Luggers were generally built in one of two sizes (or ‘classes’). Larger (1st class) boats of up to 55ft were used as mackerel drifters or ‘drivers’, ‘so called as the boats were driven by the effect of the tides on their nets’ 30. Smaller (2nd class) boats were pilchard drivers. Originally open crafts, by the 1830s most had forward half decks (towards the bow) and by the 1840s, nearly all were fully decked. The transition to decked boats gave shelter and accommodation for the crews to fish throughout the year and in difficult conditions, important as the Cornish boats extended their range.

On their annual circumnavigation, crews of up to seven could be at sea for months at a time, only coming in to land their catches to the nearest market. They returned to Cornwall around October in time for the home winter pilchard and mackerel fisheries. Mackerel drifters far outweighed pilchard drifters in Mount’s Bay (the latter being more common at St Ives) but the ability to switch between the mackerel and pilchard fisheries was one of the of the great drivers of expansion in west Cornwall fisheries (Pawlyn 2000). The other broader and long-term dynamic underpinning the success of Westcountry fisheries between the 1500s and about 1880 was that between ‘near’ or ‘home’ voyages and ‘long’ or ‘far’ voyages to the distant fishing grounds (Gray 2000).

The extension of the railway system into Cornwall was a great catalyst for change in Cornwall, and had huge and ambiguous consequences for the region’s fisheries. In 1859, Isambard Brunel’s project to bridge the River Tamar was completed, breaching the great river that had for millennia provided a physical and symbolic boundary between Cornwall and England (Fig.19). In addition, with only limited Pawlyn (2009) has documented evidence for the growing participation of Cornish boats in the Irish fisheries through customs records. Due to anti-smuggling law Masters and boat-owners had to obtain a license from the admiralty in order to extend their range.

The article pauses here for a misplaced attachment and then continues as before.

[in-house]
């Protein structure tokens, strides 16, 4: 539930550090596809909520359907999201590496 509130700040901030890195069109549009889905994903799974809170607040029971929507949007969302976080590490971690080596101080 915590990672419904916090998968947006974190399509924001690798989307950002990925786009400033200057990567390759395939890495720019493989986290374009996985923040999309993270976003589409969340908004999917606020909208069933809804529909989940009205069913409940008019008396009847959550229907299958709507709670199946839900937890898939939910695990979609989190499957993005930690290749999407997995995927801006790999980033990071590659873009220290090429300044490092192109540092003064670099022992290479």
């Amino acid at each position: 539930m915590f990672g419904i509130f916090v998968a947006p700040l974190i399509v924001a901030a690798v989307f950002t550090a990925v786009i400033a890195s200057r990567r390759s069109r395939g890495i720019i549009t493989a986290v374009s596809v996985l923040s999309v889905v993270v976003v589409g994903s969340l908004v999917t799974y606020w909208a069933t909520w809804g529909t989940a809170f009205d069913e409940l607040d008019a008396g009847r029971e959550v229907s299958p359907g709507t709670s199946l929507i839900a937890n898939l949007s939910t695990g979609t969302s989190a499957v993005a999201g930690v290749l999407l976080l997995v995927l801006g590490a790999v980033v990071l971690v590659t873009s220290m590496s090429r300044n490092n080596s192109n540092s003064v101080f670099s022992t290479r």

http://www.cornishmaritimetrust.org/#/the-barnabas/4537219866 (accessed 29 July 2012) road systems of poor quality and a danger from bandits, travel and transport between Cornwall and England had for a long time been largely sea-borne. The railway transformed the opportunities for Cornwall’s farmers and many turned their skills and small field systems to market gardening. It likewise brought new opportunities for fishers. Being a fish quick to rot, mackerel was always consumed fresh and up until this time had therefore been limited to markets for local consumption. The railway enabled fishers and merchants to participate in growing markets up-country such as Billingsgate in London. This was a further boost to the expanding drift fishery and boat-building likewise boomed in the 1860s and 1870s, with about 400 mackerel drifters landing 50 tonnes of mackerel a day in Mount’s Bay in 1875 (Halliday 2000). However, as is always the case with the great harbingers of modernity the Great Western Railway (GWR) brought mixed blessings.

Until the advent of the railway, Cornwall’s fisheries and other industries more generally had to some degree been isolated from the rest of the country. As I showed in the first half of this chapter, the markets that drove expansion in fisheries were local and Continental/ Mediterranean. The infrastructure and technologies of Cornish shipbuilding and fishing were more than able to compete in the era of sail, and the fishing boats of Mount’s bay were admired as the finest fleet in the world even as late as the International Fisheries Exhibition of 1881. With the railway the Cornish fisheries became for the first time integrated into a national market and the playing field shifted considerably. The western mackerel fishery began to suffer from outside competition.